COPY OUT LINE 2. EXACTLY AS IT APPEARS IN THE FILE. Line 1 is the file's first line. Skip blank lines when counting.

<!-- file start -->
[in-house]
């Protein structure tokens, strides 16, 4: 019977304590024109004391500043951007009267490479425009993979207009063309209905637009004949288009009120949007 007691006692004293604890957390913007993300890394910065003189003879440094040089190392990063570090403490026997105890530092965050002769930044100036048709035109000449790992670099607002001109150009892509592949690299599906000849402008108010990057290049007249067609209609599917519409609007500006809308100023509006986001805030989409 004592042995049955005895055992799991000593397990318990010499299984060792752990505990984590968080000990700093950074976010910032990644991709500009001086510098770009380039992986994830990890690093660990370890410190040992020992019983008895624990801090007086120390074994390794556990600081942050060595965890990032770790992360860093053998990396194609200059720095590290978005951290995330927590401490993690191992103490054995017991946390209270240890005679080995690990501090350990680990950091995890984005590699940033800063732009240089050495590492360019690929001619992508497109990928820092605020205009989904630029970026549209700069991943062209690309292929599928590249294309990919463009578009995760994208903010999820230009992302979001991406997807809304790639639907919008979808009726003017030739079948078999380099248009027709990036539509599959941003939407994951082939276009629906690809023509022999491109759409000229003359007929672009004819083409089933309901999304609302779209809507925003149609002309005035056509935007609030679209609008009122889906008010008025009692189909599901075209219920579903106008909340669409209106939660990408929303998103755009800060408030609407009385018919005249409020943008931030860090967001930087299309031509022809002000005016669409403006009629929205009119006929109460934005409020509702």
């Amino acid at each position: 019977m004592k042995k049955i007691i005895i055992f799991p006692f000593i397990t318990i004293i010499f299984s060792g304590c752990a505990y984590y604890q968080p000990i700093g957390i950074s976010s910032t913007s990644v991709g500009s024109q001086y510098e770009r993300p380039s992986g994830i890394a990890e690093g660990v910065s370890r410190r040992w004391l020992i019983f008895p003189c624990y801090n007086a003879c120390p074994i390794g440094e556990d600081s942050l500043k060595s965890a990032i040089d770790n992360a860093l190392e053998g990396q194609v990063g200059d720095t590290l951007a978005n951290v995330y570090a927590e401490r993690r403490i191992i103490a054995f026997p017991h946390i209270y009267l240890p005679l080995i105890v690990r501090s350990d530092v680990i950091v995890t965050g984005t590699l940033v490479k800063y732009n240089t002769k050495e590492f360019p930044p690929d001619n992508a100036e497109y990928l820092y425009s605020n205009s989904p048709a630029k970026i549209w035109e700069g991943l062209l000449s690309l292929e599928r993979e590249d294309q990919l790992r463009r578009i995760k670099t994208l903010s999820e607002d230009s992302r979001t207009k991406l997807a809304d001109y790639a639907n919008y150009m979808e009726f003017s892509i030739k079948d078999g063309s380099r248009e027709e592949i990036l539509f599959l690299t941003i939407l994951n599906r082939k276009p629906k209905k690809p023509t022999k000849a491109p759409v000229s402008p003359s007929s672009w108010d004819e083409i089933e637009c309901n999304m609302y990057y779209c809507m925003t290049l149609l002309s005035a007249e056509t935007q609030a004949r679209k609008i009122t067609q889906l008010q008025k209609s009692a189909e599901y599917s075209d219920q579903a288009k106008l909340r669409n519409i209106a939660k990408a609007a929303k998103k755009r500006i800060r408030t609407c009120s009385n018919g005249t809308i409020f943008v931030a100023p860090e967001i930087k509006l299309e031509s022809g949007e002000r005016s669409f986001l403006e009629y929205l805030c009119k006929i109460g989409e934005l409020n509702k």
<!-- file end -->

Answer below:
């Protein structure tokens, strides 16, 4: 019977304590024109004391500043951007009267490479425009993979207009063309209905637009004949288009009120949007 007691006692004293604890957390913007993300890394910065003189003879440094040089190392990063570090403490026997105890530092965050002769930044100036048709035109000449790992670099607002001109150009892509592949690299599906000849402008108010990057290049007249067609209609599917519409609007500006809308100023509006986001805030989409 004592042995049955005895055992799991000593397990318990010499299984060792752990505990984590968080000990700093950074976010910032990644991709500009001086510098770009380039992986994830990890690093660990370890410190040992020992019983008895624990801090007086120390074994390794556990600081942050060595965890990032770790992360860093053998990396194609200059720095590290978005951290995330927590401490993690191992103490054995017991946390209270240890005679080995690990501090350990680990950091995890984005590699940033800063732009240089050495590492360019690929001619992508497109990928820092605020205009989904630029970026549209700069991943062209690309292929599928590249294309990919463009578009995760994208903010999820230009992302979001991406997807809304790639639907919008979808009726003017030739079948078999380099248009027709990036539509599959941003939407994951082939276009629906690809023509022999491109759409000229003359007929672009004819083409089933309901999304609302779209809507925003149609002309005035056509935007609030679209609008009122889906008010008025009692189909599901075209219920579903106008909340669409209106939660990408929303998103755009800060408030609407009385018919005249409020943008931030860090967001930087299309031509022809002000005016669409403006009629929205009119006929109460934005409020509702």